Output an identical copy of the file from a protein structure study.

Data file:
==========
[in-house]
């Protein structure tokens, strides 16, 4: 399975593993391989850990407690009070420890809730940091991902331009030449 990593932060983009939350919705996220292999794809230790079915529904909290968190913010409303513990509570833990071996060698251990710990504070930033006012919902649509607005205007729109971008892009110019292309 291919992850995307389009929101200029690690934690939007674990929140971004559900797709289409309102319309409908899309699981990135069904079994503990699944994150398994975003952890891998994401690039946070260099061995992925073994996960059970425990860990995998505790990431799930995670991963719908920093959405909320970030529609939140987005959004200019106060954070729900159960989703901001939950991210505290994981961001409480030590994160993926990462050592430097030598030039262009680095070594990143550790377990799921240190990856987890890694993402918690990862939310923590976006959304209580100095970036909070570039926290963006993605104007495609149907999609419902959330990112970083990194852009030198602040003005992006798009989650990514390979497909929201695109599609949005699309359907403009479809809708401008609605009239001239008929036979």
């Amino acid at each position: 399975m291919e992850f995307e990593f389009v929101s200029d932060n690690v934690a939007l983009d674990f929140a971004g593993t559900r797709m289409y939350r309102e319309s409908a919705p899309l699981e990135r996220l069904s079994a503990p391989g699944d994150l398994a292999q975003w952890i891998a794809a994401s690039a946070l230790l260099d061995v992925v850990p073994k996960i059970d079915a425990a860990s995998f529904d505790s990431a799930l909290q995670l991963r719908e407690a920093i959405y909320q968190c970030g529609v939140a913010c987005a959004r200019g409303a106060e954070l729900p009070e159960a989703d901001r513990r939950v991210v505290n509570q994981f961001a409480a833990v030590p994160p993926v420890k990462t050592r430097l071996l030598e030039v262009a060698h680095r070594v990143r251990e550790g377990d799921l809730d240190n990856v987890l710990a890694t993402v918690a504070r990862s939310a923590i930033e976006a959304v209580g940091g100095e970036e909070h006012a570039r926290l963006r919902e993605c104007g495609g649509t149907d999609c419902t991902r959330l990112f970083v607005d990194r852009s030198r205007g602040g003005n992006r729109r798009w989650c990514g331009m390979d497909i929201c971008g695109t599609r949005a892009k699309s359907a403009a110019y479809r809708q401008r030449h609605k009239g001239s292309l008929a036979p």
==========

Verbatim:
[in-house]
């Protein structure tokens, strides 16, 4: 399975593993391989850990407690009070420890809730940091991902331009030449 990593932060983009939350919705996220292999794809230790079915529904909290968190913010409303513990509570833990071996060698251990710990504070930033006012919902649509607005205007729109971008892009110019292309 291919992850995307389009929101200029690690934690939007674990929140971004559900797709289409309102319309409908899309699981990135069904079994503990699944994150398994975003952890891998994401690039946070260099061995992925073994996960059970425990860990995998505790990431799930995670991963719908920093959405909320970030529609939140987005959004200019106060954070729900159960989703901001939950991210505290994981961001409480030590994160993926990462050592430097030598030039262009680095070594990143550790377990799921240190990856987890890694993402918690990862939310923590976006959304209580100095970036909070570039926290963006993605104007495609149907999609419902959330990112970083990194852009030198602040003005992006798009989650990514390979497909929201695109599609949005699309359907403009479809809708401008609605009239001239008929036979």
């Amino acid at each position: 399975m291919e992850f995307e990593f389009v929101s200029d932060n690690v934690a939007l983009d674990f929140a971004g593993t559900r797709m289409y939350r309102e319309s409908a919705p899309l699981e990135r996220l069904s079994a503990p391989g699944d994150l398994a292999q975003w952890i891998a794809a994401s690039a946070l230790l260099d061995v992925v850990p073994k996960i059970d079915a425990a860990s995998f529904d505790s990431a799930l909290q995670l991963r719908e407690a920093i959405y909320q968190c970030g529609v939140a913010c987005a959004r200019g409303a106060e954070l729900p009070e159960a989703d901001r513990r939950v991210v505290n509570q994981f961001a409480a833990v030590p994160p993926v420890k990462t050592r430097l071996l030598e030039v262009a060698h680095r070594v990143r251990e550790g377990d799921l809730d240190n990856v987890l710990a890694t993402v918690a504070r990862s939310a923590i930033e976006a959304v209580g940091g100095e970036e909070h006012a570039r926290l963006r919902e993605c104007g495609g649509t149907d999609c419902t991902r959330l990112f970083v607005d990194r852009s030198r205007g602040g003005n992006r729109r798009w989650c990514g331009m390979d497909i929201c971008g695109t599609r949005a892009k699309s359907a403009a110019y479809r809708q401008r030449h609605k009239g001239s292309l008929a036979p």